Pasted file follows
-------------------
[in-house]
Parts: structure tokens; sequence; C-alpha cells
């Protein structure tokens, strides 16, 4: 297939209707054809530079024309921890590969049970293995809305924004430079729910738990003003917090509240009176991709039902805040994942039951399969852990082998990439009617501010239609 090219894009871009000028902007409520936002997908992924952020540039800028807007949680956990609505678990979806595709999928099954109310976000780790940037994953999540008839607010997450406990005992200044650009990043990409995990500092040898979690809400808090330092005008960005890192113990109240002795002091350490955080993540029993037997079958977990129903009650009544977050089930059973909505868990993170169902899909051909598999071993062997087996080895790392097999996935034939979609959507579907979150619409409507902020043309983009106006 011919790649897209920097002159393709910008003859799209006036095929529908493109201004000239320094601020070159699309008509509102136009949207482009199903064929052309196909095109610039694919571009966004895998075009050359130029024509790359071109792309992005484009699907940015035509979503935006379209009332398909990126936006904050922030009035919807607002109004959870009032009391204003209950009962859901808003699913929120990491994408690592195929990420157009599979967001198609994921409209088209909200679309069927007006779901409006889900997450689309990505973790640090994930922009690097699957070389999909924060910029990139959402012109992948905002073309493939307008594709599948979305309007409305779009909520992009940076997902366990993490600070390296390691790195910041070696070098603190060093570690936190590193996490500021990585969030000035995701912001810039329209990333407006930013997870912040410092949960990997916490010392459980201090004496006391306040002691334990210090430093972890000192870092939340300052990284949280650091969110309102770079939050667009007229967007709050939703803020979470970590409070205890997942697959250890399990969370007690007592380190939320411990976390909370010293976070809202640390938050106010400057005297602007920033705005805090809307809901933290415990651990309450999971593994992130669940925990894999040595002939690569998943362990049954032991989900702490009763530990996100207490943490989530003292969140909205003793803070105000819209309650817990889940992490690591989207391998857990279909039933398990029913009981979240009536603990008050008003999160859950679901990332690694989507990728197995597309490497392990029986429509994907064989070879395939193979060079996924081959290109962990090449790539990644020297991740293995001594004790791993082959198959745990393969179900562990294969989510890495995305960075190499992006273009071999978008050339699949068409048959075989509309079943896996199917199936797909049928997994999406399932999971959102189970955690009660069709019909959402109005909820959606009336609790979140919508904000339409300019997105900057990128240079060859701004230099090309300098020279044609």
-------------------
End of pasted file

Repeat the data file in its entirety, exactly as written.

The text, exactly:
[in-house]
Parts: structure tokens; sequence; C-alpha cells
């Protein structure tokens, strides 16, 4: 297939209707054809530079024309921890590969049970293995809305924004430079729910738990003003917090509240009176991709039902805040994942039951399969852990082998990439009617501010239609 090219894009871009000028902007409520936002997908992924952020540039800028807007949680956990609505678990979806595709999928099954109310976000780790940037994953999540008839607010997450406990005992200044650009990043990409995990500092040898979690809400808090330092005008960005890192113990109240002795002091350490955080993540029993037997079958977990129903009650009544977050089930059973909505868990993170169902899909051909598999071993062997087996080895790392097999996935034939979609959507579907979150619409409507902020043309983009106006 011919790649897209920097002159393709910008003859799209006036095929529908493109201004000239320094601020070159699309008509509102136009949207482009199903064929052309196909095109610039694919571009966004895998075009050359130029024509790359071109792309992005484009699907940015035509979503935006379209009332398909990126936006904050922030009035919807607002109004959870009032009391204003209950009962859901808003699913929120990491994408690592195929990420157009599979967001198609994921409209088209909200679309069927007006779901409006889900997450689309990505973790640090994930922009690097699957070389999909924060910029990139959402012109992948905002073309493939307008594709599948979305309007409305779009909520992009940076997902366990993490600070390296390691790195910041070696070098603190060093570690936190590193996490500021990585969030000035995701912001810039329209990333407006930013997870912040410092949960990997916490010392459980201090004496006391306040002691334990210090430093972890000192870092939340300052990284949280650091969110309102770079939050667009007229967007709050939703803020979470970590409070205890997942697959250890399990969370007690007592380190939320411990976390909370010293976070809202640390938050106010400057005297602007920033705005805090809307809901933290415990651990309450999971593994992130669940925990894999040595002939690569998943362990049954032991989900702490009763530990996100207490943490989530003292969140909205003793803070105000819209309650817990889940992490690591989207391998857990279909039933398990029913009981979240009536603990008050008003999160859950679901990332690694989507990728197995597309490497392990029986429509994907064989070879395939193979060079996924081959290109962990090449790539990644020297991740293995001594004790791993082959198959745990393969179900562990294969989510890495995305960075190499992006273009071999978008050339699949068409048959075989509309079943896996199917199936797909049928997994999406399932999971959102189970955690009660069709019909959402109005909820959606009336609790979140919508904000339409300019997105900057990128240079060859701004230099090309300098020279044609």